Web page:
Placement has started so we are now moving in to the realms of the clinical. I haven’t actually met the consultant I’m shadowing yet. Aside from that I have no desire to either. Apparently the man is a tyrant.

Nonetheless placement is still pretty cool though. Bedside teaching sessions and case study tutorials are incredibly interesting. Dressing sharp is also quite a pro.

In general though stress is high. The transition from second year to third year wasn’t exactly a smooth one. It was quite a shock going from the open sea of free time and sailing into the trashing storm of morning clinics, evening tutorials and dense lectures.

Posted: 1 year ago ● 0 notesReblog

First off I’d like to day a big thank you to all of my loyal followers. The blog has been through somewhat of a drought this summer. I didn’t plan on leaving the blog so long but this summer has been one to remember.

It started in the home of education just outside Harvard in Boston. Unfortunately I wasn’t studying in the college but instead I was moving furniture all summer. The holiday ended with a road trip across the states.

I hope to resume normal service next week when I return to college next week.

Posted: 1 year ago ● 2 notesReblog

Big Think Thursday - Being Gay in the AIDS Generation

I know this is a topic I’ve talked about on this blog before. It’s very interesting that a stigma like this can grow up around a disease even in this day and age. It is strange how a minority in society blamed for an epidemic such as this. This is powerful stuff.

Posted: 1 year ago ● 0 notesReblog
Posted: 1 year ago ● 1,320 notesReblog

i-heart-histo:

A brief history of microscopy by i-heart-histo

c2000 BC

The Chinese use water microscopes made of a lens and a water filled tube to better visualize smaller objects.

1590

Hans Jansen and his son Zacharias Jansen invent the compound microscope.

1609

Galileo Galilei develops a compound microscope with a convex and concave lens. Calling it the occhiolino - the little eye.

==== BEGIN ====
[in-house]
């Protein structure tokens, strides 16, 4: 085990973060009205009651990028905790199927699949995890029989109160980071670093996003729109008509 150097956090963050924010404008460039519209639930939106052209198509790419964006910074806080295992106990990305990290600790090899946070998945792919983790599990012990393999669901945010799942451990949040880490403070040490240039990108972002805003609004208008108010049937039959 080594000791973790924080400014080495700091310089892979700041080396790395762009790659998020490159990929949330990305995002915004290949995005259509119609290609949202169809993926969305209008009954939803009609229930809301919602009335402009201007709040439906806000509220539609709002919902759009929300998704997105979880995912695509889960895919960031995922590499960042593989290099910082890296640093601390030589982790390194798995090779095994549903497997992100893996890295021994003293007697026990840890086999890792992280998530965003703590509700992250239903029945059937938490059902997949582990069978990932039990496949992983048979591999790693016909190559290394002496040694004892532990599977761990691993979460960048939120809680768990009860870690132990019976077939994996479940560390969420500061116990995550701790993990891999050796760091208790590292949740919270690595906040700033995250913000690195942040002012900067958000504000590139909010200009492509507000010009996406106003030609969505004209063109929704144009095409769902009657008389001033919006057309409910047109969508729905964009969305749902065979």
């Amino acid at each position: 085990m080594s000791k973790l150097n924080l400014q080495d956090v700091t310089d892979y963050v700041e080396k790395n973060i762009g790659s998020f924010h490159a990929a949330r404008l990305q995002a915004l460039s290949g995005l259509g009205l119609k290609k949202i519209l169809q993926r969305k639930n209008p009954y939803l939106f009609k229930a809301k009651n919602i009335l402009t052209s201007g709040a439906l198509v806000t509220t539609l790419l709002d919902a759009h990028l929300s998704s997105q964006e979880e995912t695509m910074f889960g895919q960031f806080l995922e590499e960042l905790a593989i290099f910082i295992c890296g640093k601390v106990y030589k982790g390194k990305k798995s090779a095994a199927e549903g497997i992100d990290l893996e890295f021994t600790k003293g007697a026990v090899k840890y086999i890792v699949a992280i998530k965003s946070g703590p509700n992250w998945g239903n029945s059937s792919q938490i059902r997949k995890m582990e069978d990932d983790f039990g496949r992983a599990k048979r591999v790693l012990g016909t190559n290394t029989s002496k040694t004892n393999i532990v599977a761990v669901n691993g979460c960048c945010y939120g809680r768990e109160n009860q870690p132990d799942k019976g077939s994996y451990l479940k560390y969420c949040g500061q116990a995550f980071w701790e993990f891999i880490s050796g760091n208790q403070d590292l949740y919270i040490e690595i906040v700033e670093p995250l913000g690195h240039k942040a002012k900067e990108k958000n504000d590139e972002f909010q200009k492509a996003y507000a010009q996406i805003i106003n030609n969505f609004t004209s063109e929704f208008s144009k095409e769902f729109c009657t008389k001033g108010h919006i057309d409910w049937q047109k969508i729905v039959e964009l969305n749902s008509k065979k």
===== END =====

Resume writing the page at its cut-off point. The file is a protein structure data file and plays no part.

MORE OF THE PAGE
1625

The term ‘microscope’ is coined by Giovanni Faber of Bamberg, an anology with the word ‘telescope’

1665

Robert Hooke publishes Micrographia and coins the word ‘cell’ after his examination of cork bark.

1674

Anton van Leuwenhoek develops the compound microscope to optimize it for observing biological specimens.

1860s

Ernst Abbe discovers the Abbe sine condition for manipulating the axis of optical systems to improving sharpess of images. This breakthrough in microscope design was exploited by microscope manufacturers Zeiss and Leitz resulting in a microscope boom.

1920

Olympus manufacture their first microscope - the Asahi.

1957

The Olympus DF Biological Microscope becomes the first microscope to feature an attached light source rather than a mirror that reflects light on the specimen.

1976

The popular CH series of Olympus microscopes appear in universities and colleges around the world. Chances are your college still uses these lab teaching scopes (or the slightly newer CH2 version).

1993

Introduction of a unique Y-shaped design for the microscope body for enhancing optics.

2004

Confocal and virtual microscopy are now common place.

(Source: i-heart-histo, via molecularlifesciences)

Posted: 1 year ago ● 10 notesReblog

neuromorphogenesis:

Scans show premature-baby brain arrested development

Premature birth may interrupt vital brain development processes, medical scans reveal.

Researchers at King’s College London scanned 55 premature infants and 10 babies born at full term, using a novel type of MRI scan.

The brain scans showed arrested development in the premature babies at a key stage of maturation.

Experts say the work, in PNAS, could further understanding, but that parents should not be alarmed by the findings.

In recent decades there have been big advances in caring for premature babies, which mean most can go on to live a healthy life.